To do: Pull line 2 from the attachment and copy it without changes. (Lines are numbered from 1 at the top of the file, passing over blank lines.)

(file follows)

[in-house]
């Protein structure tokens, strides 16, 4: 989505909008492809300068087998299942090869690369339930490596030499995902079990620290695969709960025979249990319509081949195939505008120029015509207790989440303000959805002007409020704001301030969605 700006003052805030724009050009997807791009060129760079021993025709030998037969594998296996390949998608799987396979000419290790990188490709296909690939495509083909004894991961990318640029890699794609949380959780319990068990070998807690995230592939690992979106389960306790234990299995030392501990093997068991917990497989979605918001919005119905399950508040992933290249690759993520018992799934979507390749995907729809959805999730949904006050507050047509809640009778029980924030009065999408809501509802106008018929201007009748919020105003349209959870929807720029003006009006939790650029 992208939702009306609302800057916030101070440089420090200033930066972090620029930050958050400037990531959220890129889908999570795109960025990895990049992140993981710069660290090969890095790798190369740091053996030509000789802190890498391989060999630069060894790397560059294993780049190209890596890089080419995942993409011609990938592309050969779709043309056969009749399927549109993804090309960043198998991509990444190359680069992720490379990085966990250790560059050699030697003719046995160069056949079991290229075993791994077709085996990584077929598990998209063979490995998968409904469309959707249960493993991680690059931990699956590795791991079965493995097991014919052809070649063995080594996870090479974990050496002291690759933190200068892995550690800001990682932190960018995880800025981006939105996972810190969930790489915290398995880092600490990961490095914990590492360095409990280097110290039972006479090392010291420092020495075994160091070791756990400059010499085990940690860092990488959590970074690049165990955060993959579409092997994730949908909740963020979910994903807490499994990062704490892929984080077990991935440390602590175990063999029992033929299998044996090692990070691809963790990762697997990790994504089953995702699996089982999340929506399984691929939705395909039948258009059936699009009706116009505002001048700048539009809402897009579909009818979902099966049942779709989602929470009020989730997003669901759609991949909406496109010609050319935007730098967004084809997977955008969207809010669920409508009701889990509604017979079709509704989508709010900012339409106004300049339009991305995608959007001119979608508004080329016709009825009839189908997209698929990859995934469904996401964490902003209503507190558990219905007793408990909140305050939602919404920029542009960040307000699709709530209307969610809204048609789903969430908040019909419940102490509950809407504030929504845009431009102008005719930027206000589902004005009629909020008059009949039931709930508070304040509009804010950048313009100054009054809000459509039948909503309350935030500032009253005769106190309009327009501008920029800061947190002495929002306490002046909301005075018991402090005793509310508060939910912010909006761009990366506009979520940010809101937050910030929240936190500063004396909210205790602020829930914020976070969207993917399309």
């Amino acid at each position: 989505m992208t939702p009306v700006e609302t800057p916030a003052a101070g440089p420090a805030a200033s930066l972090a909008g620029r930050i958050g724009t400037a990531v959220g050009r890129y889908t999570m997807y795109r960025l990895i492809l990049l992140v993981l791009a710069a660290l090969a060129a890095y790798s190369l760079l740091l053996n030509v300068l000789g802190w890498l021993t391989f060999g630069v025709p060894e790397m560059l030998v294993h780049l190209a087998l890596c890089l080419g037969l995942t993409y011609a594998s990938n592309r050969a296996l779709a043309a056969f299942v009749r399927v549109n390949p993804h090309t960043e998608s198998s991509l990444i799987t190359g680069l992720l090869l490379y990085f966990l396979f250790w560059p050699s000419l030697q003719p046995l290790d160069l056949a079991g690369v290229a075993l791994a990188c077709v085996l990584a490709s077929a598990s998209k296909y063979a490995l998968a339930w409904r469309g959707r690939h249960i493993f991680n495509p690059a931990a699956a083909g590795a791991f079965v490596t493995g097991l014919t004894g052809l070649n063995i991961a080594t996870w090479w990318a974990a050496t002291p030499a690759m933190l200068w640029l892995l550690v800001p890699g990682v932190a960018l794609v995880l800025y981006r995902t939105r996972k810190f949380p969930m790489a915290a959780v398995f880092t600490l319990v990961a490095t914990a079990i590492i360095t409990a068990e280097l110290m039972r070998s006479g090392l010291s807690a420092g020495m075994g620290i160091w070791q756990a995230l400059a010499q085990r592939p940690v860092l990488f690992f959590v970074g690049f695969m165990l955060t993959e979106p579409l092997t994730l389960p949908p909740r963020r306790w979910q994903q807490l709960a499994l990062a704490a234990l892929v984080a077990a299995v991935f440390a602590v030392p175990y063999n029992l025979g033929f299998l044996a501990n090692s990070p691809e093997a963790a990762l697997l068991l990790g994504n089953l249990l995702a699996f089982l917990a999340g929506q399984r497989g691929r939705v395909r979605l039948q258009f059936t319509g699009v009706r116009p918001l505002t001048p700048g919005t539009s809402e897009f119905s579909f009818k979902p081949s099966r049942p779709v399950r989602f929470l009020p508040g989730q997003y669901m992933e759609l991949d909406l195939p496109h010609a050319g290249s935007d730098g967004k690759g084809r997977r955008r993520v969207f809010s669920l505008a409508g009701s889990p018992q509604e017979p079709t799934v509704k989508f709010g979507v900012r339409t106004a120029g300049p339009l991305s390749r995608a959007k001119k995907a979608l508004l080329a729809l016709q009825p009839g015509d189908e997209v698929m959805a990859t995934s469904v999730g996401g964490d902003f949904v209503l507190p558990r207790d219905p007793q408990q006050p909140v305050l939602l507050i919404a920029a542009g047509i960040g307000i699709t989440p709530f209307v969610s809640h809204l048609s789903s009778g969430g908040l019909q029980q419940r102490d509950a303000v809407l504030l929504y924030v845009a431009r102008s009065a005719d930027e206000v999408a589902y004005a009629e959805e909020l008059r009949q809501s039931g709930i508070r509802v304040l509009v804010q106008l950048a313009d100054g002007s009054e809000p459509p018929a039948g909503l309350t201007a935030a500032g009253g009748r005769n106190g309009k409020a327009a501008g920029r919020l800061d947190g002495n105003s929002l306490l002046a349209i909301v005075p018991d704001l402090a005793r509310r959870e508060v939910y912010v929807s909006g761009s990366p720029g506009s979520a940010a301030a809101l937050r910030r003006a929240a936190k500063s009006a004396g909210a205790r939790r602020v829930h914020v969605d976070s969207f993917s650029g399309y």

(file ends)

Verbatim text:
């Protein structure tokens, strides 16, 4: 989505909008492809300068087998299942090869690369339930490596030499995902079990620290695969709960025979249990319509081949195939505008120029015509207790989440303000959805002007409020704001301030969605 700006003052805030724009050009997807791009060129760079021993025709030998037969594998296996390949998608799987396979000419290790990188490709296909690939495509083909004894991961990318640029890699794609949380959780319990068990070998807690995230592939690992979106389960306790234990299995030392501990093997068991917990497989979605918001919005119905399950508040992933290249690759993520018992799934979507390749995907729809959805999730949904006050507050047509809640009778029980924030009065999408809501509802106008018929201007009748919020105003349209959870929807720029003006009006939790650029 992208939702009306609302800057916030101070440089420090200033930066972090620029930050958050400037990531959220890129889908999570795109960025990895990049992140993981710069660290090969890095790798190369740091053996030509000789802190890498391989060999630069060894790397560059294993780049190209890596890089080419995942993409011609990938592309050969779709043309056969009749399927549109993804090309960043198998991509990444190359680069992720490379990085966990250790560059050699030697003719046995160069056949079991290229075993791994077709085996990584077929598990998209063979490995998968409904469309959707249960493993991680690059931990699956590795791991079965493995097991014919052809070649063995080594996870090479974990050496002291690759933190200068892995550690800001990682932190960018995880800025981006939105996972810190969930790489915290398995880092600490990961490095914990590492360095409990280097110290039972006479090392010291420092020495075994160091070791756990400059010499085990940690860092990488959590970074690049165990955060993959579409092997994730949908909740963020979910994903807490499994990062704490892929984080077990991935440390602590175990063999029992033929299998044996090692990070691809963790990762697997990790994504089953995702699996089982999340929506399984691929939705395909039948258009059936699009009706116009505002001048700048539009809402897009579909009818979902099966049942779709989602929470009020989730997003669901759609991949909406496109010609050319935007730098967004084809997977955008969207809010669920409508009701889990509604017979079709509704989508709010900012339409106004300049339009991305995608959007001119979608508004080329016709009825009839189908997209698929990859995934469904996401964490902003209503507190558990219905007793408990909140305050939602919404920029542009960040307000699709709530209307969610809204048609789903969430908040019909419940102490509950809407504030929504845009431009102008005719930027206000589902004005009629909020008059009949039931709930508070304040509009804010950048313009100054009054809000459509039948909503309350935030500032009253005769106190309009327009501008920029800061947190002495929002306490002046909301005075018991402090005793509310508060939910912010909006761009990366506009979520940010809101937050910030929240936190500063004396909210205790602020829930914020976070969207993917399309």